A silly idea though, is the “one-in-one-out” proposal – that no EU law should be approved without repealing another one. Of course we should always seek to make only necessary laws and avoid unnecessary ones, but whether a law is valuable or not depends solely on its own merits. So whether this results in more or less legislation should depend on whether each law is justified or not, rather than on a formula of very simple arithmetic.

Despite the lengthy recession gripping much of Europe, the richest 1% in our society has grown richer. This is a misallocation of resources that is economically damaging, and a situation which is creating great resentment at a time when unemployment is still high and poverty is growing. This is especially true when some governments’ response to the need to cut deficits is not to tax the rich or fight tax evasion, but to cut benefits to the poorest in our societies.

A proper review of EU spending is certainly needed, but this should not result in automatic across the board cuts

So, fairness and economic recovery go together, and there are many examples of his. Recovering the revenues lost to tax evasion and avoidance across Europe would in itself eliminate government deficits. Deepening the EU as the world’s largest single market would be a driver of economic growth. Investing in improved energy efficiency would cuts costs to households, as well as making us less vulnerable to outside suppliers, not to mention cutting climate-changing emissions.

A proper review of EU spending is certainly needed, but this should not result in automatic across the board cuts. We could even increase it in those areas where spending at EU level can save money at national level, either through economies of scale or by avoiding duplication, for instance in research and development for new technologies and industries.

Some argue that the eurozone needs deeper integration. This may be so, but much has already been done in this respect. If the eurozone needs a pooling of powers among countries that use the euro, and thus does not constitute a transfer of powers from non-eurozone nations to the European Union, then they should do so to the extent they deem necessary, while leaving it open as much possible to non-eurozone participation.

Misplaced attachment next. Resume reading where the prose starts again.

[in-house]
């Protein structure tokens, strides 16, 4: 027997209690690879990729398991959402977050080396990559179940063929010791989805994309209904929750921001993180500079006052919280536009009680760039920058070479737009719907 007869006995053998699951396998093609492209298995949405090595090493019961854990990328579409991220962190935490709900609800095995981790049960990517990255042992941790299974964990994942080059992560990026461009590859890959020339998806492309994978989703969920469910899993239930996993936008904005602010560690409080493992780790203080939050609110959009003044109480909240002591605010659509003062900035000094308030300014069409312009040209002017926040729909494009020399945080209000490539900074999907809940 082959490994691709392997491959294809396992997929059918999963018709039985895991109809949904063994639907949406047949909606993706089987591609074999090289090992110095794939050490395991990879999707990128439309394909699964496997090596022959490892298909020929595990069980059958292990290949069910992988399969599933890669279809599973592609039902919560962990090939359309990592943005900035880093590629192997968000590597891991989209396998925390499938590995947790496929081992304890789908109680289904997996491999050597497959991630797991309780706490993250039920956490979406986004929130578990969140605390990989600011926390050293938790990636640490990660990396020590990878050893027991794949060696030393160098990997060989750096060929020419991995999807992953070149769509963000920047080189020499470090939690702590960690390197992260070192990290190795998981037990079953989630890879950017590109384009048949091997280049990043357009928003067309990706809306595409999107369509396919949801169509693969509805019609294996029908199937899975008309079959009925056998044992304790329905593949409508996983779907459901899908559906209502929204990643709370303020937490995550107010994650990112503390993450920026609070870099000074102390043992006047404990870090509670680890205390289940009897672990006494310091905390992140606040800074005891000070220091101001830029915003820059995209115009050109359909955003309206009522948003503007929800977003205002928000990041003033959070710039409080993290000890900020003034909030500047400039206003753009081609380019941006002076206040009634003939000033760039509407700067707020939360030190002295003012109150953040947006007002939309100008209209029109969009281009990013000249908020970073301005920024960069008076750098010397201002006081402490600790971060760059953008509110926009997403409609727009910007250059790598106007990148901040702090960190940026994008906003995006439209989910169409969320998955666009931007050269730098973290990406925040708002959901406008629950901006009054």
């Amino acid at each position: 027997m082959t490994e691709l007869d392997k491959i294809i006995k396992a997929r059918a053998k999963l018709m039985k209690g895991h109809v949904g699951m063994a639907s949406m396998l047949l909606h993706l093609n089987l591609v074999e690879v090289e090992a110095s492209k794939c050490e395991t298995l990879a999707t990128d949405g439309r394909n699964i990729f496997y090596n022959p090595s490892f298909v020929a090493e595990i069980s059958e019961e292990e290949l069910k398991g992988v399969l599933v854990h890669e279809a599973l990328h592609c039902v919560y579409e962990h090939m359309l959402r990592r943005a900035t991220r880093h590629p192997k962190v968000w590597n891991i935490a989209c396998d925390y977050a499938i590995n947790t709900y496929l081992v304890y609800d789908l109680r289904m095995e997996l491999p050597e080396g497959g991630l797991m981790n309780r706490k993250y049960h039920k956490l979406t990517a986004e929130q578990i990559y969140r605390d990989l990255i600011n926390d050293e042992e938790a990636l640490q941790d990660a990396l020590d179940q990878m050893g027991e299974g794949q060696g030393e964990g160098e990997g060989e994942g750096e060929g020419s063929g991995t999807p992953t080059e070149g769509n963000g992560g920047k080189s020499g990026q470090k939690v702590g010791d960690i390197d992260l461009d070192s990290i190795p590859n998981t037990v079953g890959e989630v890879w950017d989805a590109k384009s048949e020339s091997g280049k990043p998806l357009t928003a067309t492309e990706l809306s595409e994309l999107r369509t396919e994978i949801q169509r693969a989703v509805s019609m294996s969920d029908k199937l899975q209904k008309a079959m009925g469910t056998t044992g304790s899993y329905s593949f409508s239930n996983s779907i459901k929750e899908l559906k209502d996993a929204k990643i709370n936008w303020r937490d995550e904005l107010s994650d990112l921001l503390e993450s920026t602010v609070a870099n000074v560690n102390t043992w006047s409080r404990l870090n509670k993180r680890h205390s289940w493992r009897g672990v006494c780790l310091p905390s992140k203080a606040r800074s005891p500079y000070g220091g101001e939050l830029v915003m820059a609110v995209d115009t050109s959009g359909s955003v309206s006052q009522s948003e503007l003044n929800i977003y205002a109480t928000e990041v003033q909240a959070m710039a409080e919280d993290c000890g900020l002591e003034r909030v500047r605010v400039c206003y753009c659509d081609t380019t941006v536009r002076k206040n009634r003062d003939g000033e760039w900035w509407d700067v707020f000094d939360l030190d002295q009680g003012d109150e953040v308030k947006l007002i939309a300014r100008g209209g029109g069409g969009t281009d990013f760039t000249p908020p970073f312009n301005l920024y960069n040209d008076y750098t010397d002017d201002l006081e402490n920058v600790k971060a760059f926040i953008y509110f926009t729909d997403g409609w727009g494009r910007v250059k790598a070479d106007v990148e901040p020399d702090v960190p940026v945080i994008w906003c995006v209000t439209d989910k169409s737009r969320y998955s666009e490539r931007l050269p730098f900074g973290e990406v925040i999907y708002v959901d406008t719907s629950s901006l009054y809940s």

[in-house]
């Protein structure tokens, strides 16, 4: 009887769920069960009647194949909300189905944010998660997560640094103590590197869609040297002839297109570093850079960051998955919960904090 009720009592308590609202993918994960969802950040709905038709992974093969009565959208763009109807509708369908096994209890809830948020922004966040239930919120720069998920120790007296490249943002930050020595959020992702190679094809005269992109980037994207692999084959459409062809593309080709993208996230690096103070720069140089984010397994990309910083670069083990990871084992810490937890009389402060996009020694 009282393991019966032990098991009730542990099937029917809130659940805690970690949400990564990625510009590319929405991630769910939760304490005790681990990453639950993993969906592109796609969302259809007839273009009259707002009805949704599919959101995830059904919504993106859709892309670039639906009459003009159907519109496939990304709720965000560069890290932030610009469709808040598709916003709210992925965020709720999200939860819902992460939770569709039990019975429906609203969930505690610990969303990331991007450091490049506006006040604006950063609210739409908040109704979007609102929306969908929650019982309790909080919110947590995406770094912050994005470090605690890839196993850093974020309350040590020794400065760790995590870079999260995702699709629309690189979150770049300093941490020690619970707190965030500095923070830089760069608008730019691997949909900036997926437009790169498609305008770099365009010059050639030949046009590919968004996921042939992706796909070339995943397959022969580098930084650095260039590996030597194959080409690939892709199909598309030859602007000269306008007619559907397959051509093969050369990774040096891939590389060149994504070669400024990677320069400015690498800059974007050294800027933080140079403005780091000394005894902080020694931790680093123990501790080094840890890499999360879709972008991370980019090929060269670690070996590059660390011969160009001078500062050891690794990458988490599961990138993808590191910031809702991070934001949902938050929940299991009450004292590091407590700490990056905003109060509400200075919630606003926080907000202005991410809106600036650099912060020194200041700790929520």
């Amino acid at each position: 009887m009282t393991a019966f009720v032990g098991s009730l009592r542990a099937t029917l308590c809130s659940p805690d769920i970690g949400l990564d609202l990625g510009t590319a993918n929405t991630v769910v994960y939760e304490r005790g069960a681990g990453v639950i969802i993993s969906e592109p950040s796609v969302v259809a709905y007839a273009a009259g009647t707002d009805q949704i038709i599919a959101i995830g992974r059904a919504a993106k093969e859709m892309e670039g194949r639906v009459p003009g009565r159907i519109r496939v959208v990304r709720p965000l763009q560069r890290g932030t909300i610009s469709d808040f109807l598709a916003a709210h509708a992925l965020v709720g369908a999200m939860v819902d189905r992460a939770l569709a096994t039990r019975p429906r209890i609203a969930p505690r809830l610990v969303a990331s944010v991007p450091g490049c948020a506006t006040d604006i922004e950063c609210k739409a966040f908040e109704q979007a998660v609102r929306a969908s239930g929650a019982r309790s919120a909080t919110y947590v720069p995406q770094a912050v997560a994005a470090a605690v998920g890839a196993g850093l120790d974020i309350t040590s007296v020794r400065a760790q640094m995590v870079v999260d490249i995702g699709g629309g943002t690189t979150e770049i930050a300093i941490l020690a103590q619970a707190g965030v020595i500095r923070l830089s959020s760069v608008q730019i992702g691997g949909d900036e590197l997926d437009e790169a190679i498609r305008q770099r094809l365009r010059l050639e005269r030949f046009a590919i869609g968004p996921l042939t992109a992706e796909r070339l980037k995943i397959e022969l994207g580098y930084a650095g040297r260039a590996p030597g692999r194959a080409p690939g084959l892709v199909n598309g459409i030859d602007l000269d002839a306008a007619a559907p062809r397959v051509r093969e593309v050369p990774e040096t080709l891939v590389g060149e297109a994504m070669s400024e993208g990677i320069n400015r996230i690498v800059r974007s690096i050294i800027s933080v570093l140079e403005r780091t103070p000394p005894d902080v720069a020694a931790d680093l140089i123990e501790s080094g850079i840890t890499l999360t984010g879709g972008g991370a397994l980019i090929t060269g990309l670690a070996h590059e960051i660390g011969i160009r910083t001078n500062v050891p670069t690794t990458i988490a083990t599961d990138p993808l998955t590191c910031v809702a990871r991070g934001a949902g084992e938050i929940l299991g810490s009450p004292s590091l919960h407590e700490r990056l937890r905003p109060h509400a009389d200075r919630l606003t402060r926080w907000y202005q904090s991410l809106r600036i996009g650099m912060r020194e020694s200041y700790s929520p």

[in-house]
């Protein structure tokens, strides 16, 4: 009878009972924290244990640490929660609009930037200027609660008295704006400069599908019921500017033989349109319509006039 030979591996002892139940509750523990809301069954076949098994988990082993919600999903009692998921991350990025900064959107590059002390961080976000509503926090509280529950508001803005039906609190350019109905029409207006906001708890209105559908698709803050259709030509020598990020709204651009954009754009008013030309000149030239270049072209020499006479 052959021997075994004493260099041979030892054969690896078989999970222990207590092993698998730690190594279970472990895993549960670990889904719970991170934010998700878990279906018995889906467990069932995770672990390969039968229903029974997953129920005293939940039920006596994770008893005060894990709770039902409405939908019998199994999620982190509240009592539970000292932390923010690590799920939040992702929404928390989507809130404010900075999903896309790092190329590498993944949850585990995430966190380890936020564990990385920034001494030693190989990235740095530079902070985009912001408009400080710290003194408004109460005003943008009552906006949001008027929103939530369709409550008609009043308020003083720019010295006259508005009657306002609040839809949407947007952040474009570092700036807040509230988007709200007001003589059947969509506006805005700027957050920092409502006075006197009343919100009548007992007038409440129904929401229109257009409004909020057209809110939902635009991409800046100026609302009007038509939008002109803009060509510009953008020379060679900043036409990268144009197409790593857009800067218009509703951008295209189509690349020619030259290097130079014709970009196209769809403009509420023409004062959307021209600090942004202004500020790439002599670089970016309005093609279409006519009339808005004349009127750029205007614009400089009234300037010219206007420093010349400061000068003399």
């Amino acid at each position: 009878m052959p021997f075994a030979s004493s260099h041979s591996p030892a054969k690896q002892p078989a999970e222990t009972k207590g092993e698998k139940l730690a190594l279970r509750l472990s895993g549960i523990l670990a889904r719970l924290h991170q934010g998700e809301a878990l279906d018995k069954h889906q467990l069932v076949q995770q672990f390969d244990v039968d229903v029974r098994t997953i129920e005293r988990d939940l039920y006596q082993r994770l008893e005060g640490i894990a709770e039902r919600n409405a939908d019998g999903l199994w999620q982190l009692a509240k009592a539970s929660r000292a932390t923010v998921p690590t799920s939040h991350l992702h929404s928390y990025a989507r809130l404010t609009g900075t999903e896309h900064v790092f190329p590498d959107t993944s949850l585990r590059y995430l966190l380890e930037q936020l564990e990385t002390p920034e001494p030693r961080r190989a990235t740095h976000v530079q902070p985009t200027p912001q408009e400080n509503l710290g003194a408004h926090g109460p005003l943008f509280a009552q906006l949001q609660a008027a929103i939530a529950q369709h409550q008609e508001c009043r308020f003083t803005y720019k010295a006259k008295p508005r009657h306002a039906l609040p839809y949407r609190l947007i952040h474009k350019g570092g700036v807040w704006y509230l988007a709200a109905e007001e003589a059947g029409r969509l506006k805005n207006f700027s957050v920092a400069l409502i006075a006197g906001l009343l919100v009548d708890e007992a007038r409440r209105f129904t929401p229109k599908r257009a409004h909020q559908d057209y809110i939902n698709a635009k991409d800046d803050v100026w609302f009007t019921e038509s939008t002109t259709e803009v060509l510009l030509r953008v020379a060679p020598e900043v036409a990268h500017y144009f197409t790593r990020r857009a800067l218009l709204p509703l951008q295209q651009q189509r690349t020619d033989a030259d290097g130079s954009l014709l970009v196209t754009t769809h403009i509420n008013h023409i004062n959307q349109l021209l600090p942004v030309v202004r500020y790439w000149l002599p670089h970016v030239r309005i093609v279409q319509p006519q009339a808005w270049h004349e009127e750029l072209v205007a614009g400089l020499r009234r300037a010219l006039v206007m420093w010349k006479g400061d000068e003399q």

And if the Eurogroup of eurozone finance ministers needs a full-time chairman who is not of their number, they shouldn’t create yet another president complete with cabinet and secretariat in an EU system that already has a confusing number of presidents. Instead, why not ask the EU’s Commissioner for economic affairs to do the same double-hatted job as the High Representative for the Union, to be both Vice President of the European Commission and to chair the Foreign Affairs Council? This would also minimise eurozone-EU divergence by avoiding a separate eurozone secretariat.

Rules must be fair, and be seen to be fair, by public opinion. If there are cases of so-called welfare tourism, or of abuse of migrant workers, this should be dealt with openly. But many of the more outrageous allegations turn out to be unfounded; there is no case for ending the treaty-based right to free circulation.

It is important to pay attention to perceptions, for perceptions are political realities. To quote from Herman Van Rompuy’s Charlemagne Prize speech: “We need to get the balance right. It is urgent for the Union not to be seen as only benefiting businesses, but also employees; not only the ‘movers’, but also the ‘stayers’; not only those with diplomas and language skills, but all citizens; and people not only as consumers, who like cheap products and a wide choice, but also as workers, who can see in others competitors for their jobs.”